Hello readers, and welcome to the fourth installment of Another Year of Fiction (AYOF). After previously suffering through John Grisham’s The Firm, I moved backward in time to what is generally considered the greatest book about war ever put to paper: Erich Maria Remarque’s 1929 novel All Quiet on the Western Front.
First, I would absolutely agree with the critical consensus. I’ve finally gotten to a fair amount of phenomenal war novels in the last few years (Catch-22, Slaughterhouse V, For Whom the Bell Tolls, Johnny Got His Gun) and this was the best one I’ve read. I believe I understand the reason as one of the major lessons to draw from this impactful work. And so:
I’ll conclude this with a hearty recommendation for anyone who enjoys great literature to pick this one up. It’s important to recall this war happened only a century ago, and to ponder its lessons for today.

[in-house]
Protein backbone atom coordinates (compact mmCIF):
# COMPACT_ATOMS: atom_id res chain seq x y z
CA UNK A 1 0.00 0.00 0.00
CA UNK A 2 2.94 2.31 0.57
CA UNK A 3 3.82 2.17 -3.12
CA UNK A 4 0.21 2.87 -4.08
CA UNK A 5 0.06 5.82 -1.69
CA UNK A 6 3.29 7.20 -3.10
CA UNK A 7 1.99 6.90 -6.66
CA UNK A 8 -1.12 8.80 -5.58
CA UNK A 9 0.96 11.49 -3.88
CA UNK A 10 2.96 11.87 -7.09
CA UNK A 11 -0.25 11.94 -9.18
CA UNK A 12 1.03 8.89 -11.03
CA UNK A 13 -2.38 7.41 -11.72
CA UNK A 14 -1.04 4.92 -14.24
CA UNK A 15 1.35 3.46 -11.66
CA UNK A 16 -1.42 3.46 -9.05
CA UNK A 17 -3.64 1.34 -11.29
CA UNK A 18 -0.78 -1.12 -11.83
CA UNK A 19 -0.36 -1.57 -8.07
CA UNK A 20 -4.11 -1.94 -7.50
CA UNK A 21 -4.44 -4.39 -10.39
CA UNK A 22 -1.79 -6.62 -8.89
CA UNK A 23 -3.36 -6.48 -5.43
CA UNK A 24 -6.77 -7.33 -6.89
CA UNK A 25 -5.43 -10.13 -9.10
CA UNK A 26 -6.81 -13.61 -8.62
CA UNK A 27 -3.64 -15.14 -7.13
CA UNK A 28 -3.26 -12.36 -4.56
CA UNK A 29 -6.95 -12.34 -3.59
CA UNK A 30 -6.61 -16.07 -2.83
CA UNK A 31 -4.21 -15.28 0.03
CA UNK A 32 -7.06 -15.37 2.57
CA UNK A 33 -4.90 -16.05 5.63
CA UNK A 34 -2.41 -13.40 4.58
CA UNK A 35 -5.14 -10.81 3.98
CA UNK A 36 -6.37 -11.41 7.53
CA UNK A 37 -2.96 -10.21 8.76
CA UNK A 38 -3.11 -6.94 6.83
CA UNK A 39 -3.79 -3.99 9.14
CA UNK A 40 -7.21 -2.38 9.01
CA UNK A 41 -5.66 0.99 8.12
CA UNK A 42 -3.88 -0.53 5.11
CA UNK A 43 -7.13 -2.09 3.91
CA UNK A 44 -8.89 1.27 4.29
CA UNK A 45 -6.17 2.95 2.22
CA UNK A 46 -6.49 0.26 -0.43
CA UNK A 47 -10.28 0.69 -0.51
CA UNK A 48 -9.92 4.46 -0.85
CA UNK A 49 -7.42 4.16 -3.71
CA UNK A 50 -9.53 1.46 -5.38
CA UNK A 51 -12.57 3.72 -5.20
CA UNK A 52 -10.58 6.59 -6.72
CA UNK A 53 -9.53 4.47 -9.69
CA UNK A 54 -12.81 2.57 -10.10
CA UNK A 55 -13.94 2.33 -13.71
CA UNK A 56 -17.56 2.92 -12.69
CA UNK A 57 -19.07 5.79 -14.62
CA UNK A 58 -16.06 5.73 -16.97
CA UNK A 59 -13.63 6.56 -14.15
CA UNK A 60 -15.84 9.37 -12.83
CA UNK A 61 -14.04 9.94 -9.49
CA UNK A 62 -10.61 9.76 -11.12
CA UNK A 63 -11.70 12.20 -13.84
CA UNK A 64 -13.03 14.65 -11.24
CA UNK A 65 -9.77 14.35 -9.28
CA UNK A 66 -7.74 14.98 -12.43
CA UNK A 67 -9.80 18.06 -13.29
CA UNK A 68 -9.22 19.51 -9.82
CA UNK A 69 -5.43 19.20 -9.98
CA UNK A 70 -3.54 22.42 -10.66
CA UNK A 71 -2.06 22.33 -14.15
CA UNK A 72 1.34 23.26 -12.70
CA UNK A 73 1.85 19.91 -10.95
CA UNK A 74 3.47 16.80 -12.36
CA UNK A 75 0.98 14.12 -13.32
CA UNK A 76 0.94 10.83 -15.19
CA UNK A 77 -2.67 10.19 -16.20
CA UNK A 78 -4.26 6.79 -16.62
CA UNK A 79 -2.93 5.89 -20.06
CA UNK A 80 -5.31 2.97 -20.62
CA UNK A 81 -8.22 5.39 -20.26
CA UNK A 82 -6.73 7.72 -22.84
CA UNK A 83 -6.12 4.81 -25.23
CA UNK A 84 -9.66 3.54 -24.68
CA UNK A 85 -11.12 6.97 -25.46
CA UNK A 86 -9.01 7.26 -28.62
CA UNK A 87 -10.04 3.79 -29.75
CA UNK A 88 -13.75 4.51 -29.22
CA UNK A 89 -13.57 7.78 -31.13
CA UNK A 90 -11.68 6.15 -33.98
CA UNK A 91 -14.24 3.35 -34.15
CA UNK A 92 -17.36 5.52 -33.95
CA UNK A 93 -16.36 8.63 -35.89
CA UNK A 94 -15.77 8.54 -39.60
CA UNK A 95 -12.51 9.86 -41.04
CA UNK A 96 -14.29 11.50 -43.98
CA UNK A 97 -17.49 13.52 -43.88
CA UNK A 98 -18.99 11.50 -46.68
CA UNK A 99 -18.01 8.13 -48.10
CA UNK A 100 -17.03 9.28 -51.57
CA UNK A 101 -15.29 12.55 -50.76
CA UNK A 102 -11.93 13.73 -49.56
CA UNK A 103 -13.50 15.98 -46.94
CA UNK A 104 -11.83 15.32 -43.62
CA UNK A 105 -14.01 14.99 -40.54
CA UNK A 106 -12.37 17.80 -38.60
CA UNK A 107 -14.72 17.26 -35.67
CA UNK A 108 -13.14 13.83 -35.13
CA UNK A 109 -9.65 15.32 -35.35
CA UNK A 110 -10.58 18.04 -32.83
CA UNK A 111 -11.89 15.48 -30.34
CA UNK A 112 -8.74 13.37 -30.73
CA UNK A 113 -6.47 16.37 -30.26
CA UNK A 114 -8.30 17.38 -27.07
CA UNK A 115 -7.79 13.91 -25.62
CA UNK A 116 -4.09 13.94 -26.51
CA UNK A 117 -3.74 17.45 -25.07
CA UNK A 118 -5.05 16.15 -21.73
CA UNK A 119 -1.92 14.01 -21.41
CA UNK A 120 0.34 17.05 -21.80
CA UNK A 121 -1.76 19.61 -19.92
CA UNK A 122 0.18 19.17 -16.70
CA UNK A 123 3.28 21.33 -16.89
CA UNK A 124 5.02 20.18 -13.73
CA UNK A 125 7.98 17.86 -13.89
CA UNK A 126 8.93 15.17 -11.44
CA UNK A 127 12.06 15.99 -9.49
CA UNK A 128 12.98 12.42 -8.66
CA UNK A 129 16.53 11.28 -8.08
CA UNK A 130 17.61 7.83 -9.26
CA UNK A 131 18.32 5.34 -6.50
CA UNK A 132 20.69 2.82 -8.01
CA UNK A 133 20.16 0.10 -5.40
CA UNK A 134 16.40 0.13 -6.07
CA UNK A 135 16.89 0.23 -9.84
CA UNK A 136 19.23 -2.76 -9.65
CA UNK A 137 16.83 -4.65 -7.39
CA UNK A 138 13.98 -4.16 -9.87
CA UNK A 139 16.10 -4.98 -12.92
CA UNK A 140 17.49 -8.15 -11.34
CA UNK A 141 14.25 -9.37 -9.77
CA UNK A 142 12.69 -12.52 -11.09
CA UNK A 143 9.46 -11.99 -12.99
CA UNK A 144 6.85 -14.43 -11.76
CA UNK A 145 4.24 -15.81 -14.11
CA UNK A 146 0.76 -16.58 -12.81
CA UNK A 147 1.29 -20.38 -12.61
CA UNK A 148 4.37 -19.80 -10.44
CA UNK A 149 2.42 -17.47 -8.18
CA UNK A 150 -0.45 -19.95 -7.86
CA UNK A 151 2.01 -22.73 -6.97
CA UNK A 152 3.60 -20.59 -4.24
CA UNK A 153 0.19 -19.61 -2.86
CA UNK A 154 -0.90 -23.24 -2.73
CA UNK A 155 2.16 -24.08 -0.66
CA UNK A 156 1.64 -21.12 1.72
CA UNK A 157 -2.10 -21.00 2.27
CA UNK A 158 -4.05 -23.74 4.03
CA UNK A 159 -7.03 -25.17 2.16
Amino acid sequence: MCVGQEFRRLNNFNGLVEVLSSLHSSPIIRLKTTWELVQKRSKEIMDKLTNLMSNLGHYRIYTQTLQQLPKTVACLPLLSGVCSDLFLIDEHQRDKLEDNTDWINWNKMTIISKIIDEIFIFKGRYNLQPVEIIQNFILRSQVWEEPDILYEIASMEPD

Coming up next in AYOF: I will be taking on (Minnesota author) Tim O’Brien’s landmark 1994 novel In the Lake of the Woods. Thanks for reading!
My first novel was published by North Star Press nearly three years ago. 2014 seems like a long time ago: Obama was still POTUS, and nobody even considered the upcoming election much yet. I was preoccupied with a lot that year, including getting the book, Our Senior Year, finished and the cover ready to go for my events. For those of you who haven’t read it, the book is essentially a fictionalized account of my time at a small high school in Iowa. I named the town Clarmont, a pastiche combining another nearby town, and patched together a few of my best friends at the time as characters. I also split my personality in half and had them be best friends, a decision I’m not quite sure worked very well but was useful in telling the story from two different (albeit similar) perspectives.